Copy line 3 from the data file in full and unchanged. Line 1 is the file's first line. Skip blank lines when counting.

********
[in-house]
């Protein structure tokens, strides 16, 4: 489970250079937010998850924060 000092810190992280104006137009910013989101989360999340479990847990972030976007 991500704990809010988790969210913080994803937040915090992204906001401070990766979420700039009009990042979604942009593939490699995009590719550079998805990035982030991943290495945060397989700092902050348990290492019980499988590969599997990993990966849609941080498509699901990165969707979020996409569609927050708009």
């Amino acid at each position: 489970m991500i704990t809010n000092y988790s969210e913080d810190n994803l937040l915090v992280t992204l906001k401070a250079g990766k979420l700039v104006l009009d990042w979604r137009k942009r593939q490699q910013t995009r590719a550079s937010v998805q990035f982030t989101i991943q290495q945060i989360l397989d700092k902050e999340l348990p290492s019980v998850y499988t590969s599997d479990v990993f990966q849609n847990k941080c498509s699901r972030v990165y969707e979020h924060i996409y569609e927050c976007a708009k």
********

């Amino acid at each position: 489970m991500i704990t809010n000092y988790s969210e913080d810190n994803l937040l915090v992280t992204l906001k401070a250079g990766k979420l700039v104006l009009d990042w979604r137009k942009r593939q490699q910013t995009r590719a550079s937010v998805q990035f982030t989101i991943q290495q945060i989360l397989d700092k902050e999340l348990p290492s019980v998850y499988t590969s599997d479990v990993f990966q849609n847990k941080c498509s699901r972030v990165y969707e979020h924060i996409y569609e927050c976007a708009k």